Palmpay’s 25 million registered users and superapp dreams
A.k.a Make dreams about African super apps great again
Today’s Notadeepdive is 717 words. If you missed last week’s newsletter, catch up here. Also, share today’s newsletter, it helps more people find us!
Palmpay’s 25 million registered users
In March, Semafor named Palmpay as one of the big winners of Nigeria’s cash crisis. Palmpay is not a company with humble beginnings; it launched in 2019 with $40 million in seed funding and an app preloaded on 20 million Infinix, Tecno and Itel smartphones. Per a 2019 TechCabal article, “[Palmpay] hopes to extend the blessings of banking and personal finance to everyone who can download its mobile app using a smartphone.” Yet, as Palmpay celebrates 25 million registered users–a metric that will understandably raise questions–it will credit some of its success to its understanding of distribution.
Most neobanks fintech apps in the Nigerian market fight for the same customers, the slim pickings that make up Nigeria’s formal working class. Most of these customers already have bank accounts, and despite their constant annoyance with the big banks, they’re bound to stick with them. Neobanks and fintechs are backup accounts they’re willing to try sometimes.
Distribution and discounts were the first way to solve that problem. A fintech app with free transfers, discounts on food deliveries and other freebies that would keep customers locked in. The other answer has been to focus on the underserved sector—the army of Nigerian informal workers who don’t have bank accounts. A mix of factors had left this market segment ignored for a while; the big banks didn’t care too much about them, and these workers typically preferred cash. Any real disruption would start by convincing this market sector that banking is safe and digital payments trump cash any day.
That’s where agent networks come in. The mobile money agent on a busy market street tells me she opens Palmpay accounts for many market people here. “It’s very fast,” she tells me, underscoring another factor that has helped win people over. Point of sales terminals take 24 hours to settle transactions and charge the merchant small fees–good luck convincing a small-time trader whose business has small margins to use that. Transfers, on the other hand, can be iffy. Fake transfer alerts, network downtimes and other trust issues are the primary reasons people distrust transfer alerts.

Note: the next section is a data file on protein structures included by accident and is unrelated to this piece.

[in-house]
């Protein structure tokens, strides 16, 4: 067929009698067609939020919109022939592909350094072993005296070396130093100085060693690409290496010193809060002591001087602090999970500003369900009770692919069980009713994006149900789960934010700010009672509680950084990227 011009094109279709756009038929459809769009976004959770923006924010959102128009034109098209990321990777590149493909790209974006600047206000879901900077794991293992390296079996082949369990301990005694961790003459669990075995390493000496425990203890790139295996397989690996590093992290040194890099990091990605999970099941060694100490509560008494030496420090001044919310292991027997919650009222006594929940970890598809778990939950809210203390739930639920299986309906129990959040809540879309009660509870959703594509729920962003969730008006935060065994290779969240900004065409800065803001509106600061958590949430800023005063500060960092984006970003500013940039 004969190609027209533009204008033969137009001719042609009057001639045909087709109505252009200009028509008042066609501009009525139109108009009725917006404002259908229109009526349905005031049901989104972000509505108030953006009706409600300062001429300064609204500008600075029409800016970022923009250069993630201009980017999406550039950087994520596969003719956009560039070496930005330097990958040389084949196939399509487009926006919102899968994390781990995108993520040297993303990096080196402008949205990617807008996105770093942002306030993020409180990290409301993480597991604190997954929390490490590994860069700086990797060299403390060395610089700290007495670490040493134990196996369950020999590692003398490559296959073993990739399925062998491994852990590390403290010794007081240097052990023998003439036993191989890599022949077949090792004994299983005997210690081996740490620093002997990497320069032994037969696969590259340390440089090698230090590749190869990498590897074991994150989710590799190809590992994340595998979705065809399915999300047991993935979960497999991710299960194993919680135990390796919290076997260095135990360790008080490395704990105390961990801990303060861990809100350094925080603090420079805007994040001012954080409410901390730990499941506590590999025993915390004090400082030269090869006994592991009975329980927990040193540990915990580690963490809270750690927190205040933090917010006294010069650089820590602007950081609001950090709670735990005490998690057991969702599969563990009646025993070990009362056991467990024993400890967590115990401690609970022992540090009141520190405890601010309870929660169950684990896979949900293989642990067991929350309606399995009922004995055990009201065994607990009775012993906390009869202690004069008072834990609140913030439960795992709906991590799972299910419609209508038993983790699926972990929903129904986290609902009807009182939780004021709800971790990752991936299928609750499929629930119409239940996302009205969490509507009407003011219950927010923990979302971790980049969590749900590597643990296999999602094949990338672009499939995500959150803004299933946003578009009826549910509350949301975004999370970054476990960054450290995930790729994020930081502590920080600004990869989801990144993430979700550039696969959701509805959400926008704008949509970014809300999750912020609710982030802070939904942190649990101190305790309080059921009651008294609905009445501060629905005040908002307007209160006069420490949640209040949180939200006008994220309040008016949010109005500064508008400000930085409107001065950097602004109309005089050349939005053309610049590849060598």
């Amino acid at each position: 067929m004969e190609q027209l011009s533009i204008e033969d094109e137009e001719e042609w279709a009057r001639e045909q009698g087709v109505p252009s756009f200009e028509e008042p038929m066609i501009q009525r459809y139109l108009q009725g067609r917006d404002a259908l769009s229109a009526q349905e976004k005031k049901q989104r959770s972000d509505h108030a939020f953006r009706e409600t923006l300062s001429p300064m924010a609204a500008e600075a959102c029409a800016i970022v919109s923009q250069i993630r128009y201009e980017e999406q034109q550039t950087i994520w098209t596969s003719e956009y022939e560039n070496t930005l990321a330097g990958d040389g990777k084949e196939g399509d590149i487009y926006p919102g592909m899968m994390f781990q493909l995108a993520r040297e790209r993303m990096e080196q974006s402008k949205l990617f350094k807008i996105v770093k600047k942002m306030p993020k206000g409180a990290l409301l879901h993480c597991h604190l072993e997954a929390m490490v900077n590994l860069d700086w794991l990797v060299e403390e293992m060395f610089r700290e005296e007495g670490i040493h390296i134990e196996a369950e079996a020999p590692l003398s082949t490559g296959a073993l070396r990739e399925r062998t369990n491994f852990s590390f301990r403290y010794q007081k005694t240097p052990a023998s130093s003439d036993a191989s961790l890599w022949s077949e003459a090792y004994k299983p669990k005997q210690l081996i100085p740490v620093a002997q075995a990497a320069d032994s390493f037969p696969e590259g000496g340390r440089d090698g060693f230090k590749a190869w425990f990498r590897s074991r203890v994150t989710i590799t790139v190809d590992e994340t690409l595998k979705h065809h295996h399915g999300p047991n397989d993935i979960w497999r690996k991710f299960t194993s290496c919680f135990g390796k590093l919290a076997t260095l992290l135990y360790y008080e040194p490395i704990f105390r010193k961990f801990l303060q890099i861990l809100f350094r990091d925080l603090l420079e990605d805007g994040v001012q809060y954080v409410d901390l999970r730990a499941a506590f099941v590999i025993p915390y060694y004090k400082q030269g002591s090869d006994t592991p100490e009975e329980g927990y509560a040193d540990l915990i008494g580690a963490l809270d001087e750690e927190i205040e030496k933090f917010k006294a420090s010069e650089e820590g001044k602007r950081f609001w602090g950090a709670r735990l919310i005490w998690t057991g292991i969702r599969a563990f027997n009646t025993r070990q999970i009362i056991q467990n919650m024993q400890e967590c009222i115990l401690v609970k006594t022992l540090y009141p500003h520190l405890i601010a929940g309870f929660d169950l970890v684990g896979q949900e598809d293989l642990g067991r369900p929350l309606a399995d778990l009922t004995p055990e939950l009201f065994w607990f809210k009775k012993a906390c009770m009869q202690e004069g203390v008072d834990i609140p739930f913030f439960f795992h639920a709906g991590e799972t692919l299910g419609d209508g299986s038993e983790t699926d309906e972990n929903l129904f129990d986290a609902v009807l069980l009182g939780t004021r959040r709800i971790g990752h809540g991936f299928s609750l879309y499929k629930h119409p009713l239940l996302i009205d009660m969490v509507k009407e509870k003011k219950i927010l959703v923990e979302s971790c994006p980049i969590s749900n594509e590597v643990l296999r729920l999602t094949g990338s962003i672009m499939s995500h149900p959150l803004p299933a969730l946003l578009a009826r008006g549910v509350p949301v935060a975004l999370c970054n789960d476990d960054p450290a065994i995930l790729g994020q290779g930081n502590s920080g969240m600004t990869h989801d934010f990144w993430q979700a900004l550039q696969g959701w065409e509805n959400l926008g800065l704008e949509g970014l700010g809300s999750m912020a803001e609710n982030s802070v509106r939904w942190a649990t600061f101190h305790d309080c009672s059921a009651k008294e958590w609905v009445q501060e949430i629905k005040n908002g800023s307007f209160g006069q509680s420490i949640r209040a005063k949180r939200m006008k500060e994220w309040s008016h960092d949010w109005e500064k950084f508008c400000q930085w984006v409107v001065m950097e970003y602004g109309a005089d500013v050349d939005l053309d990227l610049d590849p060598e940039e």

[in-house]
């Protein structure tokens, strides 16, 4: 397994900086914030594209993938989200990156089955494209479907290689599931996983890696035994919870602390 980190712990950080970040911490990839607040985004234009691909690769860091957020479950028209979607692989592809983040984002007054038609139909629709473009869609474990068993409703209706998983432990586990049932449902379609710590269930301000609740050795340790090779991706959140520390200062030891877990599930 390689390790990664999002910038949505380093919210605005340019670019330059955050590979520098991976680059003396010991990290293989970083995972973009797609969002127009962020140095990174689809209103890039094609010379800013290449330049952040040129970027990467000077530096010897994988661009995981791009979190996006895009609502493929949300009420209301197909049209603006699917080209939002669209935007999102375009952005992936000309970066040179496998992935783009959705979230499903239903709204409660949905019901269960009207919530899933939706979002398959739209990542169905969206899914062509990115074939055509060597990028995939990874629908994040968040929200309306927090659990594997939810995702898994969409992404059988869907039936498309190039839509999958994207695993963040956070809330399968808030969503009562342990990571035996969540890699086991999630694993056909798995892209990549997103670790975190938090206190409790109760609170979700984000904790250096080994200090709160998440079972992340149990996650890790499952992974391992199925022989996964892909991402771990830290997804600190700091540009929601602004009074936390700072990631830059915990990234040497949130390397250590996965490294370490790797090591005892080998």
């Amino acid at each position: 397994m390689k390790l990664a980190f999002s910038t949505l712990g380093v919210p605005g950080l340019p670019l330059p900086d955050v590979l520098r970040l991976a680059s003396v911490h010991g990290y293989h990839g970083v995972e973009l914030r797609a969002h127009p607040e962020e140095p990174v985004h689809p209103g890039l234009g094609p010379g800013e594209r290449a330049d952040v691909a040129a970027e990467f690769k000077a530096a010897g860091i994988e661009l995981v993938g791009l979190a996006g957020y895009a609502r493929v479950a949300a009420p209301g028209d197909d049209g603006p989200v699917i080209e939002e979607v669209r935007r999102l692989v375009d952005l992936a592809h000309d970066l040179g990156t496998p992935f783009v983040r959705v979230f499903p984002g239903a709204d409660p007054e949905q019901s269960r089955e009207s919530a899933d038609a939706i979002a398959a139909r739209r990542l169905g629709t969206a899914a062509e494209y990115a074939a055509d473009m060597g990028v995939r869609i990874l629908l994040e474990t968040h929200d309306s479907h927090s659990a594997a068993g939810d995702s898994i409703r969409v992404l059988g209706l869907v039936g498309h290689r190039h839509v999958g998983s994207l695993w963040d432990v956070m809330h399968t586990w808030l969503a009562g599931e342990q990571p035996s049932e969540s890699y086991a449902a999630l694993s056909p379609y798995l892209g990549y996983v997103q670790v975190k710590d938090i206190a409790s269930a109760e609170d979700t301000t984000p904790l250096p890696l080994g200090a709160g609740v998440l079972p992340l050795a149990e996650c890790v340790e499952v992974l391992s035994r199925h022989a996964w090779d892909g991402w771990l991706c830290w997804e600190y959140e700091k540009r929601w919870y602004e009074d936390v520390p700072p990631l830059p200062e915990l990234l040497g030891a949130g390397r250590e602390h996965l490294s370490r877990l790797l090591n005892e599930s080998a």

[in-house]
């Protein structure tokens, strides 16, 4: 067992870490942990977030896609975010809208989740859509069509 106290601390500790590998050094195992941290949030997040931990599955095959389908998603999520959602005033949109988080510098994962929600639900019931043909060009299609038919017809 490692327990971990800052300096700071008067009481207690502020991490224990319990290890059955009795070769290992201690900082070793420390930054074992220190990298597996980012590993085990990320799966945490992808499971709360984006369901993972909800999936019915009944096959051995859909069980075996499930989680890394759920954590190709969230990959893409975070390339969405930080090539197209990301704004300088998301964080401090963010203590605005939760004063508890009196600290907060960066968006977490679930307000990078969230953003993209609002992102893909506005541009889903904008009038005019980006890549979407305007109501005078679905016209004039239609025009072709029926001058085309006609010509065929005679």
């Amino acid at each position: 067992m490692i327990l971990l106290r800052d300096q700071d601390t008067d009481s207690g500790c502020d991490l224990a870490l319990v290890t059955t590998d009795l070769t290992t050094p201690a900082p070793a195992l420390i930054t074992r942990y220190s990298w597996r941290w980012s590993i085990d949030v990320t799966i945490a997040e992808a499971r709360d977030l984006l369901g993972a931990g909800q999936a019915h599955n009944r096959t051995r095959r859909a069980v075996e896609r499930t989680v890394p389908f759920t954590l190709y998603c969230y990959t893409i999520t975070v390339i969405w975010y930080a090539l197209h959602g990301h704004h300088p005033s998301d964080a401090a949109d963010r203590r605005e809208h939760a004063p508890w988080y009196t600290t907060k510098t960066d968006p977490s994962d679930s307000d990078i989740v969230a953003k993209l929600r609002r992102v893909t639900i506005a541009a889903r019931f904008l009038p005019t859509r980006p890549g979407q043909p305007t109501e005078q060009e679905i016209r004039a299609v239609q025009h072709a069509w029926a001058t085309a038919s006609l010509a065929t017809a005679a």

Again, solving this trust problem has been a mix of planning, distribution and sheer luck. Palmpay and OPay have a reputation for offering the fastest transaction times, and for many people, those apps are the next best thing to cash. The network of agents also means you can deposit and withdraw cash even when you use any of those apps. Yet, these companies still needed the cash crunch to become nearly indispensable to people. So what do you do when you’ve cornered a good piece of the mass market pie?
TOGETHER WITH NATIVE TEAMS
Multi-Currency Payments At Your Fingertips!
Are you a freelancer or remote worker earning in USD, GBP, EUR, CAD, or AUD? Get paid through Native Teams and withdraw directly to your Naira account.
With $19 (8,800), you get;
- Our Multi-Currency Wallet.
- Invoice and send payment links to your clients in 50+ countries.
- Withdrawal at best rates to your local bank account.
You go up
It’s easy to understand that Palmpay wants to take its offering further. It’s saying all of those things you hear when a company is targeting the middle of the market: business banking (does anyone know what this means), super app and touting its transaction volumes. Will winning the trust of a mass market help the company win the customers hotly contested by banks, neobanks, and 100 other fintechs?
Right now, Palmpay has nothing to lose and everything to gain. It feels good to hear a company talk about super apps again, although it gives throwback Thursday vibes. My final thought is that debit cards are definitely on the way if it’s coming for newer markets. Overall, I look forward to seeing what this super app adventure brings.
Contactless payments are here
Today's news that the CBN has shared guidelines for contactless payments feels long overdue. While most bank cards are NFC enabled and can support contactless payments, Nigerian banks haven’t turned on the capability–big shout to the Open Africa podcast for an explainer. Most delays have been around a framework for addressing the attendant risks. CBN has, for instance, placed an N15,000 limit on contactless payments.
Unlike card payments, contactless payments are touch and go–no pin, no authorisation, no waiting forever for confirmation. It’s the closest thing to cash because the transaction happens in seconds.
What I’ve been reading
We’re back to talking about superapps again
This podcast I enjoyed on how a fear of failure stifles innovation
This enjoyable podcast on how cards work